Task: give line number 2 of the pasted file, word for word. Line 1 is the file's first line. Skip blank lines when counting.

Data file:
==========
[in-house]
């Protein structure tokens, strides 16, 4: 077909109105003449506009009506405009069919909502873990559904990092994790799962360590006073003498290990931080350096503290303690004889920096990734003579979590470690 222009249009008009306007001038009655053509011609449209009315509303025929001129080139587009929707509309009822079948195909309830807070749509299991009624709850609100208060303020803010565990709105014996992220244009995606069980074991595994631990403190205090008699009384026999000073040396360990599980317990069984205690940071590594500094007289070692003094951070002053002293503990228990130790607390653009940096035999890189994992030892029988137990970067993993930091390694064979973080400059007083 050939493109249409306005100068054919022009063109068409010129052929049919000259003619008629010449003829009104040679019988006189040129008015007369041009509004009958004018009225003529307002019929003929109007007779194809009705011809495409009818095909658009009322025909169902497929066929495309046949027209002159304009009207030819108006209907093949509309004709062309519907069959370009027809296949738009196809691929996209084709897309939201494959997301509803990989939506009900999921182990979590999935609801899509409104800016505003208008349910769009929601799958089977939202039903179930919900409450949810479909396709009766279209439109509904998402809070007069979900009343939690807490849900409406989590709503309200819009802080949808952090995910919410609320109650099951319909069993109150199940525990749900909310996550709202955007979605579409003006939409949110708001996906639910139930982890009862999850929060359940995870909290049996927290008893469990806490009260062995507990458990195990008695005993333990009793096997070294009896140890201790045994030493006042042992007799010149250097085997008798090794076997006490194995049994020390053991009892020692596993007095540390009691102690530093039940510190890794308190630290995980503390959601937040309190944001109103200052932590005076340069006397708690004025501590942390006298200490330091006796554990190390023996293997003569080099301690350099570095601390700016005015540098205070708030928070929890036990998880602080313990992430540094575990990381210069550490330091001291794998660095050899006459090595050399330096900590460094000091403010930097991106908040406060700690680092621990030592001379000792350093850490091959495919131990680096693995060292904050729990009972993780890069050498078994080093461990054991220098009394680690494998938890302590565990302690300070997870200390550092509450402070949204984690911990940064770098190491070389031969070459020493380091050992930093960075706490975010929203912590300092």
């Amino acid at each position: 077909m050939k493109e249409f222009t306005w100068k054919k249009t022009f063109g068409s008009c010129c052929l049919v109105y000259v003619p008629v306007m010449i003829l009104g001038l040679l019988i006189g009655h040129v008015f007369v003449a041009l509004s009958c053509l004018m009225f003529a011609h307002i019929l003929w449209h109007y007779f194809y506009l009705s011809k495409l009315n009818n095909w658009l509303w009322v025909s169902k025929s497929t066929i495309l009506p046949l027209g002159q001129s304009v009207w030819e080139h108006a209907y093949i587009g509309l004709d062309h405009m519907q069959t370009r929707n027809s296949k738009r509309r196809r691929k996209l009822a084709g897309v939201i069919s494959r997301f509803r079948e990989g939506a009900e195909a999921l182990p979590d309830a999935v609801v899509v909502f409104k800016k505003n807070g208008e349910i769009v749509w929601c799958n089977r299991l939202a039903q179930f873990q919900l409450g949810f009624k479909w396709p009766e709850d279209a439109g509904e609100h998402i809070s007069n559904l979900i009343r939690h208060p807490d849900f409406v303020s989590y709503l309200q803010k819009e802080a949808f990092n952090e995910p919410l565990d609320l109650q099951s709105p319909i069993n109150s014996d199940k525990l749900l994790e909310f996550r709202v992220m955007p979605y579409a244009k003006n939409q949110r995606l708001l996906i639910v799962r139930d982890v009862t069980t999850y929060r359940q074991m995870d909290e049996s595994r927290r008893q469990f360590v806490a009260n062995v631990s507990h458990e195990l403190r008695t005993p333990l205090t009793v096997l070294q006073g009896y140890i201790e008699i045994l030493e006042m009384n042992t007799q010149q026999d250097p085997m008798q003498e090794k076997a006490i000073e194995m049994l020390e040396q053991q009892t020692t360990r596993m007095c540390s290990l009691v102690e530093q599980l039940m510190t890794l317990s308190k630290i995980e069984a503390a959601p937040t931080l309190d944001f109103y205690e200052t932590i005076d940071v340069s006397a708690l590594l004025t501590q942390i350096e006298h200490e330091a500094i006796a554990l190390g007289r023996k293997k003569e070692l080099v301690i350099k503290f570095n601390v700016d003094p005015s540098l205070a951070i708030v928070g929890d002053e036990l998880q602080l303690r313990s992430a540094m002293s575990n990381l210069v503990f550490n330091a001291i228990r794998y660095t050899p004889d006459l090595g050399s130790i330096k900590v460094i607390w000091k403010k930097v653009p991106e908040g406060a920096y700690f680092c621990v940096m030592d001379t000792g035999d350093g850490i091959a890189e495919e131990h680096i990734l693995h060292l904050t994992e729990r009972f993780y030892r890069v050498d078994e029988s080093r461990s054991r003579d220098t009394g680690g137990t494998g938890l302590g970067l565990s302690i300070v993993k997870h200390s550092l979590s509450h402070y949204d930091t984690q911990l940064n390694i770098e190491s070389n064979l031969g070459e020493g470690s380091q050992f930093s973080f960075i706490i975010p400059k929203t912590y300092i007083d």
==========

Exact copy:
């Protein structure tokens, strides 16, 4: 077909109105003449506009009506405009069919909502873990559904990092994790799962360590006073003498290990931080350096503290303690004889920096990734003579979590470690 222009249009008009306007001038009655053509011609449209009315509303025929001129080139587009929707509309009822079948195909309830807070749509299991009624709850609100208060303020803010565990709105014996992220244009995606069980074991595994631990403190205090008699009384026999000073040396360990599980317990069984205690940071590594500094007289070692003094951070002053002293503990228990130790607390653009940096035999890189994992030892029988137990970067993993930091390694064979973080400059007083 050939493109249409306005100068054919022009063109068409010129052929049919000259003619008629010449003829009104040679019988006189040129008015007369041009509004009958004018009225003529307002019929003929109007007779194809009705011809495409009818095909658009009322025909169902497929066929495309046949027209002159304009009207030819108006209907093949509309004709062309519907069959370009027809296949738009196809691929996209084709897309939201494959997301509803990989939506009900999921182990979590999935609801899509409104800016505003208008349910769009929601799958089977939202039903179930919900409450949810479909396709009766279209439109509904998402809070007069979900009343939690807490849900409406989590709503309200819009802080949808952090995910919410609320109650099951319909069993109150199940525990749900909310996550709202955007979605579409003006939409949110708001996906639910139930982890009862999850929060359940995870909290049996927290008893469990806490009260062995507990458990195990008695005993333990009793096997070294009896140890201790045994030493006042042992007799010149250097085997008798090794076997006490194995049994020390053991009892020692596993007095540390009691102690530093039940510190890794308190630290995980503390959601937040309190944001109103200052932590005076340069006397708690004025501590942390006298200490330091006796554990190390023996293997003569080099301690350099570095601390700016005015540098205070708030928070929890036990998880602080313990992430540094575990990381210069550490330091001291794998660095050899006459090595050399330096900590460094000091403010930097991106908040406060700690680092621990030592001379000792350093850490091959495919131990680096693995060292904050729990009972993780890069050498078994080093461990054991220098009394680690494998938890302590565990302690300070997870200390550092509450402070949204984690911990940064770098190491070389031969070459020493380091050992930093960075706490975010929203912590300092």